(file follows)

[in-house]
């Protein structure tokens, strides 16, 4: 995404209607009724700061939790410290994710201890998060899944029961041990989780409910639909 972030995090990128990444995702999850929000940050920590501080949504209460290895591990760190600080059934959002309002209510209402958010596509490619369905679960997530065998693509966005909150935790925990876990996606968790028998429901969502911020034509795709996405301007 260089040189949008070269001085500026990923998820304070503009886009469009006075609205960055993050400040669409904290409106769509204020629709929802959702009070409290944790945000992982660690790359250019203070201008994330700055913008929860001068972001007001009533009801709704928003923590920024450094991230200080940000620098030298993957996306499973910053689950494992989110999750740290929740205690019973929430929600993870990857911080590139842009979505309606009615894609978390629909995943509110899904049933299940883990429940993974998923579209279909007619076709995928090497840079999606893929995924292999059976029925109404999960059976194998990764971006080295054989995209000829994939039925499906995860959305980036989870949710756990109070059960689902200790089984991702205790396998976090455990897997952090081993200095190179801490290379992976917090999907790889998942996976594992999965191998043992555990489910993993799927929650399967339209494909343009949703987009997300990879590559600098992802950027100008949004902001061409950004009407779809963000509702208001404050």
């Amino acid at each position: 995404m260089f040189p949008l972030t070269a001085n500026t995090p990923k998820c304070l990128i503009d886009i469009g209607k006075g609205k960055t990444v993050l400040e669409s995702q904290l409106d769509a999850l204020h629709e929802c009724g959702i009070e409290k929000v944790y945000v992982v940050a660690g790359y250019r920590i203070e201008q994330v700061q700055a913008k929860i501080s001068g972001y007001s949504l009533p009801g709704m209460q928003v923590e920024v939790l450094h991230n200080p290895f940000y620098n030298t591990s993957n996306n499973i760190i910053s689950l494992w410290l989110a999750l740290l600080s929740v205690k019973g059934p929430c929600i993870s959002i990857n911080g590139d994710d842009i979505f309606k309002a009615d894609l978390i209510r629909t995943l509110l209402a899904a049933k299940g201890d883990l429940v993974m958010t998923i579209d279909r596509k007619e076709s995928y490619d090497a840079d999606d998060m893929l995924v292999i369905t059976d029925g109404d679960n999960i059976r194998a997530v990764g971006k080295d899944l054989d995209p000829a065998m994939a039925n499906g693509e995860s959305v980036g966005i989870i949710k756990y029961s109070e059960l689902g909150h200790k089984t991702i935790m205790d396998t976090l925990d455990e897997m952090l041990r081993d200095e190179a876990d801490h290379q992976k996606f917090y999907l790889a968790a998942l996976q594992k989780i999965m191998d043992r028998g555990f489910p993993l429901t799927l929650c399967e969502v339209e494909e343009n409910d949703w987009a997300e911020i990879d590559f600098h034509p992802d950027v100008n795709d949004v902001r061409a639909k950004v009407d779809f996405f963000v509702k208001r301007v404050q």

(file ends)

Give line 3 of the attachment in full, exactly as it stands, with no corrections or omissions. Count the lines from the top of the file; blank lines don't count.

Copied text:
């Amino acid at each position: 995404m260089f040189p949008l972030t070269a001085n500026t995090p990923k998820c304070l990128i503009d886009i469009g209607k006075g609205k960055t990444v993050l400040e669409s995702q904290l409106d769509a999850l204020h629709e929802c009724g959702i009070e409290k929000v944790y945000v992982v940050a660690g790359y250019r920590i203070e201008q994330v700061q700055a913008k929860i501080s001068g972001y007001s949504l009533p009801g709704m209460q928003v923590e920024v939790l450094h991230n200080p290895f940000y620098n030298t591990s993957n996306n499973i760190i910053s689950l494992w410290l989110a999750l740290l600080s929740v205690k019973g059934p929430c929600i993870s959002i990857n911080g590139d994710d842009i979505f309606k309002a009615d894609l978390i209510r629909t995943l509110l209402a899904a049933k299940g201890d883990l429940v993974m958010t998923i579209d279909r596509k007619e076709s995928y490619d090497a840079d999606d998060m893929l995924v292999i369905t059976d029925g109404d679960n999960i059976r194998a997530v990764g971006k080295d899944l054989d995209p000829a065998m994939a039925n499906g693509e995860s959305v980036g966005i989870i949710k756990y029961s109070e059960l689902g909150h200790k089984t991702i935790m205790d396998t976090l925990d455990e897997m952090l041990r081993d200095e190179a876990d801490h290379q992976k996606f917090y999907l790889a968790a998942l996976q594992k989780i999965m191998d043992r028998g555990f489910p993993l429901t799927l929650c399967e969502v339209e494909e343009n409910d949703w987009a997300e911020i990879d590559f600098h034509p992802d950027v100008n795709d949004v902001r061409a639909k950004v009407d779809f996405f963000v509702k208001r301007v404050q």